As a quick fix create a bunch of Outlook Signatures for common / canned responses. Share these with the people helping you on support.
Setup a Support email address that isn't a Mailbox and have it forward to both your Mailbox and whoever is helping you. Make sure the Email setup allows you to easily go in and add/remove forwarding. Do the same for telecoms using a Hunt number or Landline forwarding to a Mobile.
Have a separate sales@ and separate service/sales clearly.
Create a basic flowchart & terminology that determines what is support (and what is not) & define who deals with each type of support incident, what happens when they are not solved etc. Use ITIL terminology.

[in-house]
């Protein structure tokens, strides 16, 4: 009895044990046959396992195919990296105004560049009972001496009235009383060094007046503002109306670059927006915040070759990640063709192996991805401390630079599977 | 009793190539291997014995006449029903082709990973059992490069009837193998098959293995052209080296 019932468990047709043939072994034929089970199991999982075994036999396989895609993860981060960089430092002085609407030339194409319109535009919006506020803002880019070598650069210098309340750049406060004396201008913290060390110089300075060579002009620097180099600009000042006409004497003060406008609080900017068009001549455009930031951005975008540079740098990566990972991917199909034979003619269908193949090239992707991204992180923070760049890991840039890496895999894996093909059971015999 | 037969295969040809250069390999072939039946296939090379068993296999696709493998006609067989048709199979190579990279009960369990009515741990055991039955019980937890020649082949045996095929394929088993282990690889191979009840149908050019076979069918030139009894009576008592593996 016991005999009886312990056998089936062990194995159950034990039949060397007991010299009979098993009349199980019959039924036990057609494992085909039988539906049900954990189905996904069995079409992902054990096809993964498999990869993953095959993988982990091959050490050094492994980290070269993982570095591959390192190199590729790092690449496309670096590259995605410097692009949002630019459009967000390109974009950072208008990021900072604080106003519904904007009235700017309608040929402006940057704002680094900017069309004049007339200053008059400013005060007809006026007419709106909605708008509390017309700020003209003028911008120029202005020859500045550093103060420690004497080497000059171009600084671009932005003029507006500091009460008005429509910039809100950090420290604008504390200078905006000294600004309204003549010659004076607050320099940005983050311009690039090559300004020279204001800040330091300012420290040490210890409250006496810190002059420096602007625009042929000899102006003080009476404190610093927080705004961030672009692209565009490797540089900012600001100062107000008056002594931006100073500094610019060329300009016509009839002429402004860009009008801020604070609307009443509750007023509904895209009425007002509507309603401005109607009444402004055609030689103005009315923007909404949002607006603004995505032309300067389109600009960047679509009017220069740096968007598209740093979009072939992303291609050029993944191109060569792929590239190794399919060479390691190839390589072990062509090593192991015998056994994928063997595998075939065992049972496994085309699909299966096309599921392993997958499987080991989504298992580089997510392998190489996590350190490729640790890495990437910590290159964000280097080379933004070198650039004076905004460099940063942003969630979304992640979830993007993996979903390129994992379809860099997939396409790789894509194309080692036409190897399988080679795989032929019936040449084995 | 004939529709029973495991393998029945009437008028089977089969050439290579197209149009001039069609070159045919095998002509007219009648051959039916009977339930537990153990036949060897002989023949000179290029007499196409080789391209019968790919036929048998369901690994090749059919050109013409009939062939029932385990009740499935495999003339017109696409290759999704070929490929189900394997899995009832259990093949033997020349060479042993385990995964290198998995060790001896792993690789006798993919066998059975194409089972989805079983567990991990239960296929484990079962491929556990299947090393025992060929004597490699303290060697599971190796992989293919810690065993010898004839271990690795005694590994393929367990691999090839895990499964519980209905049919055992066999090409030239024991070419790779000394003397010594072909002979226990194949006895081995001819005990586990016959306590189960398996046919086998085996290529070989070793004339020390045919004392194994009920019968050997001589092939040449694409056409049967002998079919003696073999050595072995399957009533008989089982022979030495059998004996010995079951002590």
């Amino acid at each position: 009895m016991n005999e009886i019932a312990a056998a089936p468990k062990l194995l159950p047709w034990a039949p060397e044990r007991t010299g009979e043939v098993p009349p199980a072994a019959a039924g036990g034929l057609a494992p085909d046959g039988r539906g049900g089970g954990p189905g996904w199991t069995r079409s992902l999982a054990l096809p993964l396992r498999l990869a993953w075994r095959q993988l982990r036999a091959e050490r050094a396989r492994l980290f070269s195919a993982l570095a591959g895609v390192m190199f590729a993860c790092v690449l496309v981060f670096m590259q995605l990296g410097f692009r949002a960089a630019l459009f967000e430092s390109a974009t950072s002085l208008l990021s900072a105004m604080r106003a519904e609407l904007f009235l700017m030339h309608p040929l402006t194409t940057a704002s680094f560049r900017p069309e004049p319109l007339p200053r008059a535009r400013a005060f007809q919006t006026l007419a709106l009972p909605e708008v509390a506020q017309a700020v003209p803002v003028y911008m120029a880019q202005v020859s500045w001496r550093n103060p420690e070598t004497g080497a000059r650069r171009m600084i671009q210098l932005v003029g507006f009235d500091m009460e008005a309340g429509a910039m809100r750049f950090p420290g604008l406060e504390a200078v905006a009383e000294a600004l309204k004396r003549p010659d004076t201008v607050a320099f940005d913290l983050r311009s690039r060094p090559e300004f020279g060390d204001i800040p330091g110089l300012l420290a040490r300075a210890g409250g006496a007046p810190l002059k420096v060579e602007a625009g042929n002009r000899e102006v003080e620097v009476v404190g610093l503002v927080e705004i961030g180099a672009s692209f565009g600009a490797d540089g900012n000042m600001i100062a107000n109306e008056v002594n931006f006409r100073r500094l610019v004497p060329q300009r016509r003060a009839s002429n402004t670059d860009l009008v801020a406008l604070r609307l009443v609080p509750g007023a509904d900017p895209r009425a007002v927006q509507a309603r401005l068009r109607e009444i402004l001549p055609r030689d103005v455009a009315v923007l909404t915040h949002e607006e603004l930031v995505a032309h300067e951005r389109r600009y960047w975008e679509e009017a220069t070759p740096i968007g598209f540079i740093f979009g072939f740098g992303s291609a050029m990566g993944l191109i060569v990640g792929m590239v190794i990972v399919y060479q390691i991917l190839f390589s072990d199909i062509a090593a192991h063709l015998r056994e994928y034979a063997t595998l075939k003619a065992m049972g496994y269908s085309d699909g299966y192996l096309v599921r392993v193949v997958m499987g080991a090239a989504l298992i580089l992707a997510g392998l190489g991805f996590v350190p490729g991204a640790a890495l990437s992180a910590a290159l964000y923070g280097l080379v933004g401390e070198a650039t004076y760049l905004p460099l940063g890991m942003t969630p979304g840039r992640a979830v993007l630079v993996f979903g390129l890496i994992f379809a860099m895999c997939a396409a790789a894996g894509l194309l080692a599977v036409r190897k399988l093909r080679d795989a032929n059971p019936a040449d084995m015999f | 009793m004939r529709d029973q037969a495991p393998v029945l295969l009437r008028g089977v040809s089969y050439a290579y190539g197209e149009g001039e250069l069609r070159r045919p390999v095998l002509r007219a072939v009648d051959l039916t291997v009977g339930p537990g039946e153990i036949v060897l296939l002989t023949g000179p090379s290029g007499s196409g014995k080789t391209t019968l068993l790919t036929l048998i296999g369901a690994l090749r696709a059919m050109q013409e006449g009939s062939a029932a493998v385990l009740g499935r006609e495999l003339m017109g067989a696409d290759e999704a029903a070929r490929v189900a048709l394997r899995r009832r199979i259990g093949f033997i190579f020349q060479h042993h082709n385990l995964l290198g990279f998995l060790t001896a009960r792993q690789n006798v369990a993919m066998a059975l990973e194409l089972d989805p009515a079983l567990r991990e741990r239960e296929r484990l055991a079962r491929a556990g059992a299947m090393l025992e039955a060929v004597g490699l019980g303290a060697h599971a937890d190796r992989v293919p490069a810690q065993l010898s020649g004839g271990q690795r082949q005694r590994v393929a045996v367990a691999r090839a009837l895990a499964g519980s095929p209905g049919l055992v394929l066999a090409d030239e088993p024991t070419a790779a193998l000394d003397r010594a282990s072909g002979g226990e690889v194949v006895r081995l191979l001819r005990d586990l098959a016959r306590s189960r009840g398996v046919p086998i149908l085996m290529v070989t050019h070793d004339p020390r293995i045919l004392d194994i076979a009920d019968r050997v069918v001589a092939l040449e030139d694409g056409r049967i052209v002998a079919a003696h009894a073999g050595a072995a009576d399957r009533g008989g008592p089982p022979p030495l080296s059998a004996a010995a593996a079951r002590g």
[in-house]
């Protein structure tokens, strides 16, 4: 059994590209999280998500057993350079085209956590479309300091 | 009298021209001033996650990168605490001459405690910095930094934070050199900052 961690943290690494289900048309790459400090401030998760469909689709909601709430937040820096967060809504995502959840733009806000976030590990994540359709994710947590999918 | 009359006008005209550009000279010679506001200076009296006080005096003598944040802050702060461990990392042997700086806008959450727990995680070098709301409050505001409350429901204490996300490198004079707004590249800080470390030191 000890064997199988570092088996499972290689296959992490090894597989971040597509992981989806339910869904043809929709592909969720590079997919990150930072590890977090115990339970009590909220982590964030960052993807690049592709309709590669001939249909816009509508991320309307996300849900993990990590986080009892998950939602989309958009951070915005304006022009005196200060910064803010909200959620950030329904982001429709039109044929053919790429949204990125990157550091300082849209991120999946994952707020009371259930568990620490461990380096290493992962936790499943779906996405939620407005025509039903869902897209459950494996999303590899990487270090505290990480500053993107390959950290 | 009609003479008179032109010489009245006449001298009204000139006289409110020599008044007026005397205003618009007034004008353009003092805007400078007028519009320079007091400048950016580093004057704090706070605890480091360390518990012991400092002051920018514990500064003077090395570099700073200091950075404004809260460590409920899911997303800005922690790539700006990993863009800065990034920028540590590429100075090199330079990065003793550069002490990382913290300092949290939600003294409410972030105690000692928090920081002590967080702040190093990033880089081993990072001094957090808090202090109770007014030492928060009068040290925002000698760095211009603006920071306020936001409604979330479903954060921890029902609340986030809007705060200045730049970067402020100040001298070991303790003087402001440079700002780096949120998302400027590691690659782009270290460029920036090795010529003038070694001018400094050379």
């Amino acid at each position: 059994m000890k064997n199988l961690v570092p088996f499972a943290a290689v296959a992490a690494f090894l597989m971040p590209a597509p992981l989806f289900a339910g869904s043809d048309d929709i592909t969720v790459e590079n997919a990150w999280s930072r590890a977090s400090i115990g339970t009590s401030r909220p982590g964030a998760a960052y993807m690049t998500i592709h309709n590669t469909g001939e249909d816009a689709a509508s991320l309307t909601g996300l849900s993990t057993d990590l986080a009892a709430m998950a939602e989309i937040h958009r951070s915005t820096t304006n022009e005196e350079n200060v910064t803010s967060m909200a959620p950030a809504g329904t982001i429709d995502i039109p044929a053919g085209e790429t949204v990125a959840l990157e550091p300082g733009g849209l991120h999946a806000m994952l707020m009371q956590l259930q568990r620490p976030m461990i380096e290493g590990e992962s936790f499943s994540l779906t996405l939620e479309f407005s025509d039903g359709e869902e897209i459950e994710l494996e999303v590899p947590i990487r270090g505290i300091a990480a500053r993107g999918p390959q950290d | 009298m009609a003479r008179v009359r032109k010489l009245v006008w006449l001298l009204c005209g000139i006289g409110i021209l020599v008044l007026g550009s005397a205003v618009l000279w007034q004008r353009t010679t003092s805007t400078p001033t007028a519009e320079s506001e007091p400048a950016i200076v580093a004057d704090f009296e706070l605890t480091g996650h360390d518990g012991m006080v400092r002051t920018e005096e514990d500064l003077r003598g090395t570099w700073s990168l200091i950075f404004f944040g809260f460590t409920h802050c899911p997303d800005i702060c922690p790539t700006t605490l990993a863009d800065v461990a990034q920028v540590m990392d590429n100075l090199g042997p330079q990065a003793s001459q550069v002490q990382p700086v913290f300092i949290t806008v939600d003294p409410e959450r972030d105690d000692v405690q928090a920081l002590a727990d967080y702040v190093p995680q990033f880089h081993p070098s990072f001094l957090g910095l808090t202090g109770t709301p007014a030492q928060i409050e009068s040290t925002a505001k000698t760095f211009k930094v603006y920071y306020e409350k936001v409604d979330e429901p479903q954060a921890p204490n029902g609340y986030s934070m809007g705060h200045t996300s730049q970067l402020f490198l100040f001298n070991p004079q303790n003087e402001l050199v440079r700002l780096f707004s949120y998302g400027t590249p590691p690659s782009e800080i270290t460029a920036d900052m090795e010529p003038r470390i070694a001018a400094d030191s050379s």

If you setup or buy a system I would look for these terms/features at minimum:
Problem, Known Error,
Expected outpout, actual output, steps to reproduce
Defects , Requests for Change
Product Backlog, Iteration Number
1st Line,2nd Line,Escalation
Impact Ė H/M/L Urgency - H/M/L
If most calls are users not understanding the functionality you have likely overdeveloped the app, slow down, create a user group or it will become unmanageable
I have built several support centres from scratch, you will benefit from starting out small but right. Read ITIL Service Management, just use the bits that make sense & it will help you design it right from the start.
Users will always be users - you will unlikely change them so its pointless moaning about them, you need to change *YOU* :)